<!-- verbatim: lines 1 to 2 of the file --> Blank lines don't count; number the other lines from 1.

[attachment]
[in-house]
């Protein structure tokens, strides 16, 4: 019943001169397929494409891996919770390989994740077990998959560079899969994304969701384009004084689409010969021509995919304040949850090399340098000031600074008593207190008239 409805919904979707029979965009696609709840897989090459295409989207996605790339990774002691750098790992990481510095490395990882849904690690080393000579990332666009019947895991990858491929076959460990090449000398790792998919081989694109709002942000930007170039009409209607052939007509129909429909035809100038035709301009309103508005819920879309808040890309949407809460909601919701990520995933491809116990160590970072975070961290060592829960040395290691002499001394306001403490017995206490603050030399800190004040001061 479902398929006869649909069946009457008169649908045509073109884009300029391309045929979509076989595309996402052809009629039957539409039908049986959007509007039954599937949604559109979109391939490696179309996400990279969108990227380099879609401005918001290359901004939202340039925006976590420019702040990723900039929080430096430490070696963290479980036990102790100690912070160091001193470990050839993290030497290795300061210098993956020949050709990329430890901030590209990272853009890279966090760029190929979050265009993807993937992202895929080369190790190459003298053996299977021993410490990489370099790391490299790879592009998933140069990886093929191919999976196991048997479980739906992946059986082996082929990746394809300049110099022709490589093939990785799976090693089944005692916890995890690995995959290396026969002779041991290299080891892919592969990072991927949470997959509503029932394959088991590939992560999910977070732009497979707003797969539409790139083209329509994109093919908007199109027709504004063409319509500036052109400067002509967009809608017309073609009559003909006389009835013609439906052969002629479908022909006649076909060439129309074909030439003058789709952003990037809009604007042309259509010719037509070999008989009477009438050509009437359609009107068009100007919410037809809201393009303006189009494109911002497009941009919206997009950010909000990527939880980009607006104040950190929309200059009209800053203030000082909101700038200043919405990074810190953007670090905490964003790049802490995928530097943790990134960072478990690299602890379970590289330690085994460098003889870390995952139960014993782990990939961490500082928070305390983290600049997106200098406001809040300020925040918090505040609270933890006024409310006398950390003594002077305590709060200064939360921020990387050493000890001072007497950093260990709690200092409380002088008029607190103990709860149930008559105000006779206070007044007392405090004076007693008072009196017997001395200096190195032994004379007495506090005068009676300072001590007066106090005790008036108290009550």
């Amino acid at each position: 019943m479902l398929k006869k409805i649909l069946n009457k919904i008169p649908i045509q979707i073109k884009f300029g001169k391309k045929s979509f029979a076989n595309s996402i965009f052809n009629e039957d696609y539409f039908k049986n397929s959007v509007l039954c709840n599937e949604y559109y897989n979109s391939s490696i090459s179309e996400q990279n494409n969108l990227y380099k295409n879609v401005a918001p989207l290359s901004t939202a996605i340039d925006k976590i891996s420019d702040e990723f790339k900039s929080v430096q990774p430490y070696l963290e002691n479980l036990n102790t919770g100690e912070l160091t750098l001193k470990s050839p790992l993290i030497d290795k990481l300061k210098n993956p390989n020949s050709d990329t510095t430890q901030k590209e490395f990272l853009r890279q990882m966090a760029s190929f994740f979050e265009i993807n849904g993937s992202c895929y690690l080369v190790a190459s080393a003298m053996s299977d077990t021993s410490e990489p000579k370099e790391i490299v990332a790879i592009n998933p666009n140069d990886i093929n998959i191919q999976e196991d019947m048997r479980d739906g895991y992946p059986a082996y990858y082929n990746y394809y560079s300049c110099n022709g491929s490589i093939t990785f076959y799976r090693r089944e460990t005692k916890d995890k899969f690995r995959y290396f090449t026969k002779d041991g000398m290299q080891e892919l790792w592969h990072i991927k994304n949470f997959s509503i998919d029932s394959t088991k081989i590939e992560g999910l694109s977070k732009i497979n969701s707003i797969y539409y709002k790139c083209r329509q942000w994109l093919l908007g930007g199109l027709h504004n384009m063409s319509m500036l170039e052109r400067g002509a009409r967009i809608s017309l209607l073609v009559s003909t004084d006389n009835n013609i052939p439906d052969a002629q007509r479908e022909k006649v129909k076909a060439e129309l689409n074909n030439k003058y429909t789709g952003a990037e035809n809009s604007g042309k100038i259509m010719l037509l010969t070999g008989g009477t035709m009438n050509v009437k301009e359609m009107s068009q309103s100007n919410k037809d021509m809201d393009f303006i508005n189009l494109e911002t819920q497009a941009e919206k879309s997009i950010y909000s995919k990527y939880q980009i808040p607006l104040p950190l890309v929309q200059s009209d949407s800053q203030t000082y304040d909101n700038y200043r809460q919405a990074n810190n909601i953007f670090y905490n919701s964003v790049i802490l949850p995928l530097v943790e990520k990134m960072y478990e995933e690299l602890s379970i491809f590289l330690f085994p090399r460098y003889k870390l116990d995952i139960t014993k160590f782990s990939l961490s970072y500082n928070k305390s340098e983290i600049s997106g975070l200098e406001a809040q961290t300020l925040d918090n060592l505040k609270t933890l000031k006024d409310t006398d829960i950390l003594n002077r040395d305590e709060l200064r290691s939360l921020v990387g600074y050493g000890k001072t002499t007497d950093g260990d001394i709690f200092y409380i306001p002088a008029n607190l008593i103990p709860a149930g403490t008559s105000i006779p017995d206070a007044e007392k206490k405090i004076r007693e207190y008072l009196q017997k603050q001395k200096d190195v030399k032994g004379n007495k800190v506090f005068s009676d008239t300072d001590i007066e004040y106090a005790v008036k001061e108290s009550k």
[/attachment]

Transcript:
[in-house]
């Protein structure tokens, strides 16, 4: 019943001169397929494409891996919770390989994740077990998959560079899969994304969701384009004084689409010969021509995919304040949850090399340098000031600074008593207190008239 409805919904979707029979965009696609709840897989090459295409989207996605790339990774002691750098790992990481510095490395990882849904690690080393000579990332666009019947895991990858491929076959460990090449000398790792998919081989694109709002942000930007170039009409209607052939007509129909429909035809100038035709301009309103508005819920879309808040890309949407809460909601919701990520995933491809116990160590970072975070961290060592829960040395290691002499001394306001403490017995206490603050030399800190004040001061 479902398929006869649909069946009457008169649908045509073109884009300029391309045929979509076989595309996402052809009629039957539409039908049986959007509007039954599937949604559109979109391939490696179309996400990279969108990227380099879609401005918001290359901004939202340039925006976590420019702040990723900039929080430096430490070696963290479980036990102790100690912070160091001193470990050839993290030497290795300061210098993956020949050709990329430890901030590209990272853009890279966090760029190929979050265009993807993937992202895929080369190790190459003298053996299977021993410490990489370099790391490299790879592009998933140069990886093929191919999976196991048997479980739906992946059986082996082929990746394809300049110099022709490589093939990785799976090693089944005692916890995890690995995959290396026969002779041991290299080891892919592969990072991927949470997959509503029932394959088991590939992560999910977070732009497979707003797969539409790139083209329509994109093919908007199109027709504004063409319509500036052109400067002509967009809608017309073609009559003909006389009835013609439906052969002629479908022909006649076909060439129309074909030439003058789709952003990037809009604007042309259509010719037509070999008989009477009438050509009437359609009107068009100007919410037809809201393009303006189009494109911002497009941009919206997009950010909000990527939880980009607006104040950190929309200059009209800053203030000082909101700038200043919405990074810190953007670090905490964003790049802490995928530097943790990134960072478990690299602890379970590289330690085994460098003889870390995952139960014993782990990939961490500082928070305390983290600049997106200098406001809040300020925040918090505040609270933890006024409310006398950390003594002077305590709060200064939360921020990387050493000890001072007497950093260990709690200092409380002088008029607190103990709860149930008559105000006779206070007044007392405090004076007693008072009196017997001395200096190195032994004379007495506090005068009676300072001590007066106090005790008036108290009550």